1. History TakingHistory taking
L H Tan, V. Rajaratnam
COMFORT AND ANALGESIA
Ensure that the patient is as comfortable as possible and that adequate analgesia has been given even before the history -taking and full evaluation.
• What effect will his injury have on his/her everyday life, both immediately and in the long term, and
• What treatment options are available?
You must also be aware that the patient requires sufficient information, assurance and confidence to be in the surgeon’s hands.
The following information must be obtained in any hand injury patients:
6. Hobbies/recreational activities
7. Smoker / non-smoker
Other general points in history:
The patient’s current health status, past medical history, previous anaesthetic experiences, bleeding disorders, current medications, allergies, tetanus immunisation status and time of last meal should all be recorded.
Date, time and type of injury
It can potentially have medico-legal implications.
The time of injury should be noted as certain injuries require urgent management and should be treated as soon as they are recognized; in order of urgency:
1. Uncontrolled haemorrhage secondary to vascular injury
2. Complicated fracture or dislocation compromising major vascular injury or producing doubtful viability
3. Compartment syndrome
4. Macro-replantation, that is when the amputated part contains significant muscle bulk
5. Hydrofluoric acid burns
6. Pressure gas injuries
If left untreated, the hand will undergo certain changes, which will influence its eventual recovery of function:
• Necrosis and contractures may result from vessel occlusion secondary to unstable fractures. (Due to irreversible permanent intimal changes or irreversible ischemia in the area of blood supply)
• Contamination of the tissue causing infection.
• Progressive edema, leading to:
a) Compartment syndrome
b) Joint contracture
c) Friability of tissues, which may complicate tendon, nerve, and vessel repairs
d) Difficulty in skin closure, to the point of compromising skin circulation
Place of injury
Mode of injury
• RTA (Are there other injuries which may take precedence?)
• Self-inflicted (Is the patient likely to re-injure / be non-compliant?)
Mechanism of injury
1. What happened to your hand?
2. Which part of your hand is injured?
3. How was it injured?
• Punch Pressure
• Pressure gun
• Gunshot wound
• Others e.g. lawn mower
• Does it have a roller?
Roller injuries commonly produce avulsion flaps, whereby the distal part may not be viable and hence amputation would be the only treatment option.
• What is the size of the gap?
If the gap is small, distal crush may be so severe that revascularisation may not be successful.
• What are the rollers surfaced with?
• What normally passes through the rollers?
There may be some foreign bodies in the wound which may or may not cause increased risk of wound contamination and will therefore
Fig: Extensive roller injury to hand and forearm
Fig: Punch press injury
need adequate irrigation in A&E or a formal washout and debridement in theatre.
• Are they hot?
The viability may be compromised by burns or heat from the friction of rollers, especially the ones that do not have an automatic release or arrest.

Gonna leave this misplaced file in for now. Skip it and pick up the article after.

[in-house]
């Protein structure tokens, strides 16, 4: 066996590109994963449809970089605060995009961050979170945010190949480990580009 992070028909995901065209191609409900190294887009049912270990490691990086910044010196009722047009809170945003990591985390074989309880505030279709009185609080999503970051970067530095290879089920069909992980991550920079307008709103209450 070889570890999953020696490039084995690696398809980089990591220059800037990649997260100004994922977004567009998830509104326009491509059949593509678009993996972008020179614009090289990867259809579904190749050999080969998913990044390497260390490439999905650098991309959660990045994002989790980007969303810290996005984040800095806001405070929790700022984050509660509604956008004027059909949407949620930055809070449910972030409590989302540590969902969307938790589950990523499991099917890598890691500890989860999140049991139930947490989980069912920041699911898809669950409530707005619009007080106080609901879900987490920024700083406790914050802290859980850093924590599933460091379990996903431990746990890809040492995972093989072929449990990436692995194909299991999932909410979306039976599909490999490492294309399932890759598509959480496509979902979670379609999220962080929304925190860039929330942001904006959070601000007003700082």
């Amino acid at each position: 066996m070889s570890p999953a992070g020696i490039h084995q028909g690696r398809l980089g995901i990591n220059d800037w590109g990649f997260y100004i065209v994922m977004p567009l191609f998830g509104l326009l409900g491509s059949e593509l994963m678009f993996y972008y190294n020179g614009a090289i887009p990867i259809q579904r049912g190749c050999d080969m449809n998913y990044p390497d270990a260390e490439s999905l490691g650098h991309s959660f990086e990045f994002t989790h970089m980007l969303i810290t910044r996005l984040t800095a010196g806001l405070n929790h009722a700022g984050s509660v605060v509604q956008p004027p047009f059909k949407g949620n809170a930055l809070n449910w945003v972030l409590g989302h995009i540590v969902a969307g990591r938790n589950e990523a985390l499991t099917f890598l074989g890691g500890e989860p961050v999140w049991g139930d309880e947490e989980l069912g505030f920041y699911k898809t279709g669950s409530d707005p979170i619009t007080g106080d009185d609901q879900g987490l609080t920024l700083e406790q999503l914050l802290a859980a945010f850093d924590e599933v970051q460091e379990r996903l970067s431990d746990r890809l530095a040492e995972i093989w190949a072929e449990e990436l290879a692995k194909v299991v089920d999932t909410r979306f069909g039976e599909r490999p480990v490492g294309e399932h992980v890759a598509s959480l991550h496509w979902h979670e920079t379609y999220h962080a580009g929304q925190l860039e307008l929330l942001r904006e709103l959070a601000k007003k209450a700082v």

• Do they have an automatic release mechanism?
• How quickly were they stopped once your hand was caught? As prolong pressure necrosis can result.
• What is (roughly) the area and shape of the punch press?
• What is the narrowest space in which your hand was compressed?
Depending on what the punch pressure produces, it can inflict moderate to severe injuries. A large area of injury can cause comminuted fractures, carpal disruption and soft tissue injuries. In a smaller area of injury, division of tendons and nerves at two levels is more likely compared to roller injuries.
• How long was your hand under the punch?
Again bear in mind that blood vessels may be compromised causing significant necrosis.
Saw (esp. electrically driven circular saw) injuries from carpentry/DIY accidents is very common.
• What kind of saw? e.g. Circular saw or high speed metal saw
• What were you cutting?
(a) (b) (c)
Fig: a) Laceration caused by a saw injury. (b) Laceration caused by a sharp instrument (c) Avulsion injury of thumb
This will give you an idea of risks of contamination or possibilities of foreign bodies.
• What’s the set on the blade (amount of deflection in the saw’s teeth from a straight line)
A high speed metal saw with a narrow set will approximate to a knife cut. On the other hand a wide set saw avulses as well as cutting, producing damage distant from the skin wound. This would make re-vascularisation and replantation difficult.
• Show me the position of your hand when it slipped on the knife?
The relationship of the distal cut end of the long flexor tendons of the fingers to the wound skin varies according to the posture of the hand at the time of injury. The distal tendon ends may be at the wound itself when the finger is extended. If the finger was fully flexed then the distal tendon ends will be as far removed (proximally) from the skin laceration. This would be important for surgeon when carrying out primary tendon repair.